Kite Fishing Tips, Rigging Techniques, and Essential Gear

Capt. Ray describes the history of kite fishing with Fly Navvaro of Fly Zone Fishing

Miami Sailfish caught while Kite Fishing off Miami breaching by the boat A Miami Sailfish Caught While Kite Fishing

Some of the absolute best kite fishing of the year is about to happen. Several cold fronts have pushed through in the last few weeks and the temperature has taken a dip a few times in a row. Jumbo threadfin herring are piling up at the bait grounds and the sailfish bite is just starting to pick up.

While maintenance kept us onshore for a few days, I took the time to inventory our kite fishing equipment and thought it would be an excellent opportunity to provide some direction on kite fishing tips, rigging techniques, and our most essential gear for the impending sailfish season.  Kite fishing is absolutely my favorite ways to catch sailfish off Miami in the wintertime…and it’s definitely a skill set which keeps you on your toes.

The  rigs you use are equally as important as the hardware – and there are lots of choices when it comes to big league kite fishing gear. For that matter, breaking fragile (and expensive) kite fishing equipment  is inevitable and in most instances alot more goes wrong than right when it comes to flying two kites in rough seas.

We’ve learned to kite fish in practically any fishable condition, and my goal here is to illustrate several of the techniques we’ve utilized with great success through the years.

Kite fishing Miami - tips, techniques, rig

The Standard Miami Kitefishing Rig

This was the original kite fishing rig that has been used since the late 70s (and variations well before that). Essentially, it requires minimal rigging in a world where technical know-how can mean the difference between hooking fish in tough sea conditions or going home empty handed. The rig is simple, effective, and reliable.  It can be fished from a spool or a penn senator and doesn’t require much effort to use it effectively.

Basic Kite Fishing Rig
Basic Kite Fishing Rig

Now first of all, don’t use Aftco products when you’re setting up your kite fishing rig. I know its a popular brand and lots of recreational anglers use their kite fishing gear effectively – but it will fail on you with time and the release clips are worthless IMHO.  Whether you’re rigging a line with two or three baits – you need to use high quality release clips, a strong main line, and the strongest swivels you can get. Kite Hunter and Blacks make excellent kite rigging kits that you can buy at just about any reputable tackle store in Miami, Florida.  If you invest in quality release clips and strong swivels, you increase the likelihood of the rig lasting you an entire season or more.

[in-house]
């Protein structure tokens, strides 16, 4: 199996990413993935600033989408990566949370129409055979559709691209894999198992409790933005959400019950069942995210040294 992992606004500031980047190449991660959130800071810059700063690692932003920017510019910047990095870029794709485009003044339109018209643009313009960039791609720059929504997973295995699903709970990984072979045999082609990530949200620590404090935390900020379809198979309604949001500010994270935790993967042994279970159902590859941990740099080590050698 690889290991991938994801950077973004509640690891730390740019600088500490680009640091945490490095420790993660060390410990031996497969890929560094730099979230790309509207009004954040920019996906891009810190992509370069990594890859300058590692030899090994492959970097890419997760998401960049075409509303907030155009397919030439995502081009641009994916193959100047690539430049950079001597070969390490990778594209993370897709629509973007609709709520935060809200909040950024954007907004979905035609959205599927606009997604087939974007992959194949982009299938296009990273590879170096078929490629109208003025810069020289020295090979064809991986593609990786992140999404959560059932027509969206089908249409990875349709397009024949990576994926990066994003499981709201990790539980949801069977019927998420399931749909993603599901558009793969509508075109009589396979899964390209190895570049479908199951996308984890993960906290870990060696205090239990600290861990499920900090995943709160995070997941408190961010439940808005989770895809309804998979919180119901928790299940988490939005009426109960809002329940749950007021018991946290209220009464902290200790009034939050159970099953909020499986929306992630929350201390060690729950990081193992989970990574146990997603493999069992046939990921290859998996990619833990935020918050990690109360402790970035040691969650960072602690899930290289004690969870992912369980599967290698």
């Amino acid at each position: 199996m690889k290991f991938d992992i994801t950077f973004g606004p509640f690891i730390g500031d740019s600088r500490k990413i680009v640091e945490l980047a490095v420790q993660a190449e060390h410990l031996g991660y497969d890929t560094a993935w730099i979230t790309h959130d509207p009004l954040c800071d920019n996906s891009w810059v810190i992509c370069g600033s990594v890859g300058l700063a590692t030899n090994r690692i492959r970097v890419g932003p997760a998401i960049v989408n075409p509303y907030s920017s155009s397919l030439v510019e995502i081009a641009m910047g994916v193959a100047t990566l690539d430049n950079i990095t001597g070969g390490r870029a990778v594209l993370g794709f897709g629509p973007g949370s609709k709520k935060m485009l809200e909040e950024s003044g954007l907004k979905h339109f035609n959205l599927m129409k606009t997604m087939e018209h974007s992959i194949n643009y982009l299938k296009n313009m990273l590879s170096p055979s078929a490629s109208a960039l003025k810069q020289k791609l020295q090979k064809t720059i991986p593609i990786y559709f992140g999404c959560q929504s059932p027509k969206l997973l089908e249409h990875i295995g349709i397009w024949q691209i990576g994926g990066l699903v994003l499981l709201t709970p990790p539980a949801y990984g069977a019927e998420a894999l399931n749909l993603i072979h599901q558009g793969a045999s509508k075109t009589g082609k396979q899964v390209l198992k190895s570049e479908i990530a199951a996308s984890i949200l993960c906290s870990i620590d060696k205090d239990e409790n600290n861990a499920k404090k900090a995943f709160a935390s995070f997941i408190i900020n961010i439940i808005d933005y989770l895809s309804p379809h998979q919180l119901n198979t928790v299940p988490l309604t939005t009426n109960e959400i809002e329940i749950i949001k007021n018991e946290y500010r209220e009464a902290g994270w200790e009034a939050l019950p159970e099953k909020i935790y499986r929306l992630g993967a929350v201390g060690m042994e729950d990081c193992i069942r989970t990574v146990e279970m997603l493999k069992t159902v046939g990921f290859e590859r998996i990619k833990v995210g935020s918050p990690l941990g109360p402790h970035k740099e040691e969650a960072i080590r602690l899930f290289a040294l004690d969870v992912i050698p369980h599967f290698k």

The best way to set up this rig is to purchase a kite line rigging kit like this, buy some strong braided line ( I like dacron personally, but it weighs down the kite in light wind scenarios) and then follow these steps:

  1. Spool your kite reel with at least 100 yards of braid
  2. Pull 80 ft of line off the reel (measure this carefully) and then cut it (keep track of the 80 ft mark
  3. Tie in the smallest swivel using a uni knot or a tuna knot
  4. measure another 60 ft and then cut the line again – tie in your second swivel (the medium size swivel in the kit)
  5. Measure another 60 ft and then cut the line again – tie in the largest of the three swivels
  6. Wind everything back onto the reel, slide on the release clips in the specified order (clip with the largest pre-drilled hole goes first).
  7. Slide a tri bead on the line and then tie on the snap swivel (this will be the kite connection – tie the strongest knot you can think of).
…and that’s basically it!  Some might balk and say three baits is a bit much to manage…but MAN UP!  Most charter boats fish SIX baits at any time…so learn to fish three.  It’s not that hard once you practice and get used to the routine of sending out the baits and adjusting the tension on the release clips to match the wind.

Professional Charter kite fishing rig

Charter Boat Kite Fishing

If you’ve chartered offshore before or have fished with seasoned kite fishing pros on larger sportfishers you’ve likely observed the impressive methods a skilled crew utilizes to run the lines. Most large charter boats and pro-rigged center consoles fish two kites with up to six baits, flying kites off the riggers using stainless steel rings to keep the spread wide and controlled. It takes some doing to build a set up like this for yourself, not to mention a full inventory of kite fishing equipment and expensive electric reels (most popularly the Daiwa Tanacom Bull or Krystal XL 601). Still, there are many lessons to be learned from this orientation and if you’re up for the challenge, you can build a tournament winning spread for just under $3000.00.

If you’re dead set on fishing like the pro’s, you will need to invest in the gear first.  Rigging the kite lines is essentially the same, but the orientation of the gear within the boat and how you run the lines is the key difference. Aside from an assortment of kites for different wind conditions, you will need to mount two electric reels near your riggers.  Most charter boats mount holders adjacent to the outriggers so the kite line can be passed through a stainless steel ring which is long line clipped to a segment of the outrigger line. When flying your kites off the riggers, the trick is to hold the kite with your hand while sliding the stainless steel ring up the outrigger line so its away from the boat.